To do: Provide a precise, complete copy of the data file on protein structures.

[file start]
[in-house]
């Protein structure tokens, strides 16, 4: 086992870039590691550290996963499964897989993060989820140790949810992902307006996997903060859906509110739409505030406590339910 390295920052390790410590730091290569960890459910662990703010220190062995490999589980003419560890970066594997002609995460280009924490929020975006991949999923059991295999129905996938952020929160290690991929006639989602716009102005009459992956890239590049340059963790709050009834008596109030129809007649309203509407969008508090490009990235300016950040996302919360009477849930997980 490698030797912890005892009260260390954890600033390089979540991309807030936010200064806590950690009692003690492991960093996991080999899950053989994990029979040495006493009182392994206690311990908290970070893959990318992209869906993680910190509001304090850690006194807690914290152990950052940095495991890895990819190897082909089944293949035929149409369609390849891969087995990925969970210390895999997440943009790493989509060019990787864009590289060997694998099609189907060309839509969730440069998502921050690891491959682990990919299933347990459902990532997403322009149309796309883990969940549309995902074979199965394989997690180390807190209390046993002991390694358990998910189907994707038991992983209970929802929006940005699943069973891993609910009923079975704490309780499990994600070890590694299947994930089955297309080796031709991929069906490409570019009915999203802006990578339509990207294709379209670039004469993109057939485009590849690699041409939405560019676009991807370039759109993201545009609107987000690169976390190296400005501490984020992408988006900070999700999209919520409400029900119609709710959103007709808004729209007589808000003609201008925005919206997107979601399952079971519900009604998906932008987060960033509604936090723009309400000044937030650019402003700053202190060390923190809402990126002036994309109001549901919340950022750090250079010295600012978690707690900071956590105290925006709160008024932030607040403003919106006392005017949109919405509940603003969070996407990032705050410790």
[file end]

[in-house]
């Protein structure tokens, strides 16, 4: 086992870039590691550290996963499964897989993060989820140790949810992902307006996997903060859906509110739409505030406590339910 390295920052390790410590730091290569960890459910662990703010220190062995490999589980003419560890970066594997002609995460280009924490929020975006991949999923059991295999129905996938952020929160290690991929006639989602716009102005009459992956890239590049340059963790709050009834008596109030129809007649309203509407969008508090490009990235300016950040996302919360009477849930997980 490698030797912890005892009260260390954890600033390089979540991309807030936010200064806590950690009692003690492991960093996991080999899950053989994990029979040495006493009182392994206690311990908290970070893959990318992209869906993680910190509001304090850690006194807690914290152990950052940095495991890895990819190897082909089944293949035929149409369609390849891969087995990925969970210390895999997440943009790493989509060019990787864009590289060997694998099609189907060309839509969730440069998502921050690891491959682990990919299933347990459902990532997403322009149309796309883990969940549309995902074979199965394989997690180390807190209390046993002991390694358990998910189907994707038991992983209970929802929006940005699943069973891993609910009923079975704490309780499990994600070890590694299947994930089955297309080796031709991929069906490409570019009915999203802006990578339509990207294709379209670039004469993109057939485009590849690699041409939405560019676009991807370039759109993201545009609107987000690169976390190296400005501490984020992408988006900070999700999209919520409400029900119609709710959103007709808004729209007589808000003609201008925005919206997107979601399952079971519900009604998906932008987060960033509604936090723009309400000044937030650019402003700053202190060390923190809402990126002036994309109001549901919340950022750090250079010295600012978690707690900071956590105290925006709160008024932030607040403003919106006392005017949109919405509940603003969070996407990032705050410790």